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Politicizing the Condition of Diabetes Online: Counter Narratives and the Pursuit of Normalcy
thesisposted on 01.12.2019, 00:00 by Heather Rose Walker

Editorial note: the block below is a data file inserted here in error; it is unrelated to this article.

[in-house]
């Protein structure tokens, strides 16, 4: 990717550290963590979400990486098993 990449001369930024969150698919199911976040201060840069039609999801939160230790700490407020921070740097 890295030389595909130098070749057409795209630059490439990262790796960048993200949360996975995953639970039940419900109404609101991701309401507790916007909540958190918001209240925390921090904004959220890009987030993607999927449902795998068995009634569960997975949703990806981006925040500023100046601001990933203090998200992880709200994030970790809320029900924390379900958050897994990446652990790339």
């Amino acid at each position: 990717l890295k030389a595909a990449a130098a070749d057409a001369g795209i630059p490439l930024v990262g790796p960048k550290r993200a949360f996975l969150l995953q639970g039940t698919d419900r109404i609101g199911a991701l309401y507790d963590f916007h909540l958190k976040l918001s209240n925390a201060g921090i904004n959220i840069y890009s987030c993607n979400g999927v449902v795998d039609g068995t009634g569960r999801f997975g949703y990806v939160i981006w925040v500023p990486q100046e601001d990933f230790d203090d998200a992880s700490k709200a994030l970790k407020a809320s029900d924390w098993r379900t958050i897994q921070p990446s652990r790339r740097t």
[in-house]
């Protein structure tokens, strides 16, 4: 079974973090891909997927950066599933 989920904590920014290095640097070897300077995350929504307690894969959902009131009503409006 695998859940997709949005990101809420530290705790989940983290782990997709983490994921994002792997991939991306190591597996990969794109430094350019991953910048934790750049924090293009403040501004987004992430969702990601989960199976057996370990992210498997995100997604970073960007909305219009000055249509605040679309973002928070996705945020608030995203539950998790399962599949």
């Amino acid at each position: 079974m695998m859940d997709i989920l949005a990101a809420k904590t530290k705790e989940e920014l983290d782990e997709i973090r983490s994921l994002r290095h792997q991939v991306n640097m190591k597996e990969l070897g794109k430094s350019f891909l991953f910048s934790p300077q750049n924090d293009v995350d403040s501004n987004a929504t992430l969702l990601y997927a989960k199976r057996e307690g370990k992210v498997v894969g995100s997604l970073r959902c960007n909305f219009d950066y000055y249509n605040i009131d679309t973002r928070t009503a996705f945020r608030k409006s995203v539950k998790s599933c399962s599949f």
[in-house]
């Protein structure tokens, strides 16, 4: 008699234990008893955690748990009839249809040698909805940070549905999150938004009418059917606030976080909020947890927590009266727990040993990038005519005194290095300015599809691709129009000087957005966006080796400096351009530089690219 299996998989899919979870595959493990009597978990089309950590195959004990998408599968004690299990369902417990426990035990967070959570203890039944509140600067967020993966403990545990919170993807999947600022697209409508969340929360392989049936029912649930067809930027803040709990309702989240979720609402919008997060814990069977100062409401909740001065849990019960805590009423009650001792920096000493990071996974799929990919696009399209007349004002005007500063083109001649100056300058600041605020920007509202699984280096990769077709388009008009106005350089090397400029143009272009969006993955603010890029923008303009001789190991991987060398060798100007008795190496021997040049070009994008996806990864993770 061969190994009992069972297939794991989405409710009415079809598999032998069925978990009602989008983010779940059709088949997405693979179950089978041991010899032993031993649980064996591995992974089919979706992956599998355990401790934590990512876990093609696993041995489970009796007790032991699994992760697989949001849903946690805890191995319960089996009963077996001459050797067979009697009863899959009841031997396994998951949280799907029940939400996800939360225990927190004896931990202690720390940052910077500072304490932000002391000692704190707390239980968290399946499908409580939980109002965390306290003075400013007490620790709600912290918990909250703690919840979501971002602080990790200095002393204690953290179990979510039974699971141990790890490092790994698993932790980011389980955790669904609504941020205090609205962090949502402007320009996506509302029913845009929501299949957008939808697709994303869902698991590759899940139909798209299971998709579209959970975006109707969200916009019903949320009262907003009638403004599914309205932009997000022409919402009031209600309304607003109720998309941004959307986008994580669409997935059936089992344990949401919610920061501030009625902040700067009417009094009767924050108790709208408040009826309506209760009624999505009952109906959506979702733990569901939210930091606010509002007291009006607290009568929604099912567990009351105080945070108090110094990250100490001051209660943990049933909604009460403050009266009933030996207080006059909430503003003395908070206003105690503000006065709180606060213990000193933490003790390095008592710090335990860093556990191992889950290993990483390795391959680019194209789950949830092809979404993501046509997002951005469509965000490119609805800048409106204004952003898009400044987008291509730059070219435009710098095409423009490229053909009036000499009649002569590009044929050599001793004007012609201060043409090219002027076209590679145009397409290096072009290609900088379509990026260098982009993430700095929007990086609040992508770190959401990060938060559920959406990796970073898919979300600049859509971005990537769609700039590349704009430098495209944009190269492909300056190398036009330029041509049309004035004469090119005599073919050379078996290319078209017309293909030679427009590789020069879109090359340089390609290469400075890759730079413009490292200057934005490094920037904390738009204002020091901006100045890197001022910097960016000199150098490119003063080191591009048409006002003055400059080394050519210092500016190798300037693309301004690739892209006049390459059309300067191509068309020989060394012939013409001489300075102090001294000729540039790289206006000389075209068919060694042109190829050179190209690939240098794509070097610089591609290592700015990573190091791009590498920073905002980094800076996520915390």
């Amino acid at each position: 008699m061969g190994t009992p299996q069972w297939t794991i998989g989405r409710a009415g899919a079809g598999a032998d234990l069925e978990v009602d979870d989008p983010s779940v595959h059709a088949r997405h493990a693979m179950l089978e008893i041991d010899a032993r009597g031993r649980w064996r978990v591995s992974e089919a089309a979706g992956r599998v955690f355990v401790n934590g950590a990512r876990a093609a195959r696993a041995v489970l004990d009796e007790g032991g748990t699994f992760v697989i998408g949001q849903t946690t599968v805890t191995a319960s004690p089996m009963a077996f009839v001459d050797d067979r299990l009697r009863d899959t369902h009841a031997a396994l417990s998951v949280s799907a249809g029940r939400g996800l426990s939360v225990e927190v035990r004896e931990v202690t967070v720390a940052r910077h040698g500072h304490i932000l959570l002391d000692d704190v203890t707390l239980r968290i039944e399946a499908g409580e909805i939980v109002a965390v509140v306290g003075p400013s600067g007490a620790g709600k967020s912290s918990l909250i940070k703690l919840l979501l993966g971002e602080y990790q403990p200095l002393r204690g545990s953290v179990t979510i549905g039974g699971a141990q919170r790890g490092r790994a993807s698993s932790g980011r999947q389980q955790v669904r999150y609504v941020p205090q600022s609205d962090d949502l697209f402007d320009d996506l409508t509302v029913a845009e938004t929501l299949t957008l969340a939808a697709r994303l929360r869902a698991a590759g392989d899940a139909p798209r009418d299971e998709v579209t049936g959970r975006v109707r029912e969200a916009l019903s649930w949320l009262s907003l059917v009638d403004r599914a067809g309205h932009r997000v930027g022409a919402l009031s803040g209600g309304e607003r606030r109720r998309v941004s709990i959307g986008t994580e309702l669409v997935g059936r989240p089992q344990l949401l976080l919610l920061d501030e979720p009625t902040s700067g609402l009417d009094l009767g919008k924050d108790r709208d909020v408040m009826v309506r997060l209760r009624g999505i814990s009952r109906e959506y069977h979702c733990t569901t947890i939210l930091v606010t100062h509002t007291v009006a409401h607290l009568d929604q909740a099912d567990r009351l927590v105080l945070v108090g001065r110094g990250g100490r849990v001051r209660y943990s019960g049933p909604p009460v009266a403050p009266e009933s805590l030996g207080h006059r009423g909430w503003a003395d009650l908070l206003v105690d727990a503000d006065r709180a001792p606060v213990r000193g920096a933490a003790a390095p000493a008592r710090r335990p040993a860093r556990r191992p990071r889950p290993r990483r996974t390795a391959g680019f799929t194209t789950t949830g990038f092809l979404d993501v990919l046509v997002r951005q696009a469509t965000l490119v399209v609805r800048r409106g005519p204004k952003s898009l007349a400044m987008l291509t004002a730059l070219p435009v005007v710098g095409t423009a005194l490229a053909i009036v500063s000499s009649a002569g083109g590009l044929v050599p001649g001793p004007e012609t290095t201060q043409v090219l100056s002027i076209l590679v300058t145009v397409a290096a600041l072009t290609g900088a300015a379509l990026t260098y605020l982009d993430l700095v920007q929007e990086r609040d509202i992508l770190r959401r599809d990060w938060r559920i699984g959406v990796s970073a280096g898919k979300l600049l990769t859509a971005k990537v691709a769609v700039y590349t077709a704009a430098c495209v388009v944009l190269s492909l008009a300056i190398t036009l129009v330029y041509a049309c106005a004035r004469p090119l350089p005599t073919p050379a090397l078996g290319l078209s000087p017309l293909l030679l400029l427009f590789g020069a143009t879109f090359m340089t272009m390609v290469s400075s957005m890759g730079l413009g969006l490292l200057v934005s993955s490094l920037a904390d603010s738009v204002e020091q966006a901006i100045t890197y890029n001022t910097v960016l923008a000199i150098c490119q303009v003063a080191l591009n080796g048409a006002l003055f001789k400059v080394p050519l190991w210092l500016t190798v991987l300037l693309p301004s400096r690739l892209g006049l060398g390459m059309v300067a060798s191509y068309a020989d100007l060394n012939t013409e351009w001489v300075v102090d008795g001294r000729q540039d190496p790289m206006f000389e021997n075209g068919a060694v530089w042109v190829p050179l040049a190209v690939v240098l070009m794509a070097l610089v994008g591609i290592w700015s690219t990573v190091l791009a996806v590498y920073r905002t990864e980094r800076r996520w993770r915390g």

We live in a social environment that understands diabetes as a consequence of gluttony and inactivity – an individual problem rooted in personal knowledge, choice, and will. This broadly accepted narrative effectively acts to depoliticize the condition of diabetes en masse. My dual-study dissertation calls this depoliticization into question by inquiring into the culture of diabetes online communities (DOCs) across three social media platforms, and facilitating a generative appreciative inquiry action workgroup with eight DOC leaders. Using a combination of netnographic methods, I explore how the condition of diabetes is being politicized online. By gazing deeply into narratives, I found that diabetes is politicized largely through the sharing of personal stories online. Online, people are connectively rebranding diabetes as an unrelenting, difficult, though manageable condition. They share vulnerability with humility, working to challenge and ultimately change the minds of those who subscribe to the broadly accepted narrative. Online, people appeal to a diabetes identity that serves as a powerful instrument of social change. To complicate this, however, they concurrently attempt to self-protect by advocating only with kindness and gentility. Throughout this dissertation, I contend with issues of within-group conflict, empowered consciousness, and a connective proclivity toward advocacy strategies that have not been shown to be effective in other historical contexts. I conclude by putting forth a provocative preposition iteratively developed parallel to the action workgroup compelling people with diabetes, researchers, and clinicians to further inquire into alternative, perhaps more direct, modes of politicization in the context of diabetes.